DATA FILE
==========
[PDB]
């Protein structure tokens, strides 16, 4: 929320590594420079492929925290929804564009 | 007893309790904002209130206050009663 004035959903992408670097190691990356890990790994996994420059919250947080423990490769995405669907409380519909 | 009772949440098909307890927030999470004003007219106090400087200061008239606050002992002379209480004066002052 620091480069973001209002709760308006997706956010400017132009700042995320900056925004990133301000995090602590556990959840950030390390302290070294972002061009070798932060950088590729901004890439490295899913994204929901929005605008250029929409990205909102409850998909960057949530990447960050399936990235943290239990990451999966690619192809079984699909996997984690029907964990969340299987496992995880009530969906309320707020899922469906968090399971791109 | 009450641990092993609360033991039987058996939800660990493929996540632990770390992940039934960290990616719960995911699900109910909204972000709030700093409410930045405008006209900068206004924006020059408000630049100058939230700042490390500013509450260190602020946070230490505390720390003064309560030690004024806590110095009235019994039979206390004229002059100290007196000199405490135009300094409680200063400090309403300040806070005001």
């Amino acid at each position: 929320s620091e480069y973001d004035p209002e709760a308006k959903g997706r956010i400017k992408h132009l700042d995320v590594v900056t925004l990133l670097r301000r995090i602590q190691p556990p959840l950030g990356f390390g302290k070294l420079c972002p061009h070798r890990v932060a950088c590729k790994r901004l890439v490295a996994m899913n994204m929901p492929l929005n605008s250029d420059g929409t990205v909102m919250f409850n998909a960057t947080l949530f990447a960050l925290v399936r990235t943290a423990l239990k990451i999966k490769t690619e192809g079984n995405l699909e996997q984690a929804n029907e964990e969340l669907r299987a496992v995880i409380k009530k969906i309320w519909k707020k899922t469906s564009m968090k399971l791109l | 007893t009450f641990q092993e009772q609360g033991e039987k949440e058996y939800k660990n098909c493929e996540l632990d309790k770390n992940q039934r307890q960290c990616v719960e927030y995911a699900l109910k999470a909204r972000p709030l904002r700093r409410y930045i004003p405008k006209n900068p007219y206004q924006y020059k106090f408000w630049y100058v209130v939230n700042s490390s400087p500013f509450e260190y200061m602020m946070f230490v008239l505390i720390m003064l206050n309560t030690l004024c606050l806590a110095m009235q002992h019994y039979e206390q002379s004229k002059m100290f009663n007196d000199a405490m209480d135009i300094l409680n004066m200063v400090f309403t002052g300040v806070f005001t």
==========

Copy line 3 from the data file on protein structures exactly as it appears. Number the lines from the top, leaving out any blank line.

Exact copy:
């Amino acid at each position: 929320s620091e480069y973001d004035p209002e709760a308006k959903g997706r956010i400017k992408h132009l700042d995320v590594v900056t925004l990133l670097r301000r995090i602590q190691p556990p959840l950030g990356f390390g302290k070294l420079c972002p061009h070798r890990v932060a950088c590729k790994r901004l890439v490295a996994m899913n994204m929901p492929l929005n605008s250029d420059g929409t990205v909102m919250f409850n998909a960057t947080l949530f990447a960050l925290v399936r990235t943290a423990l239990k990451i999966k490769t690619e192809g079984n995405l699909e996997q984690a929804n029907e964990e969340l669907r299987a496992v995880i409380k009530k969906i309320w519909k707020k899922t469906s564009m968090k399971l791109l | 007893t009450f641990q092993e009772q609360g033991e039987k949440e058996y939800k660990n098909c493929e996540l632990d309790k770390n992940q039934r307890q960290c990616v719960e927030y995911a699900l109910k999470a909204r972000p709030l904002r700093r409410y930045i004003p405008k006209n900068p007219y206004q924006y020059k106090f408000w630049y100058v209130v939230n700042s490390s400087p500013f509450e260190y200061m602020m946070f230490v008239l505390i720390m003064l206050n309560t030690l004024c606050l806590a110095m009235q002992h019994y039979e206390q002379s004229k002059m100290f009663n007196d000199a405490m209480d135009i300094l409680n004066m200063v400090f309403t002052g300040v806070f005001t």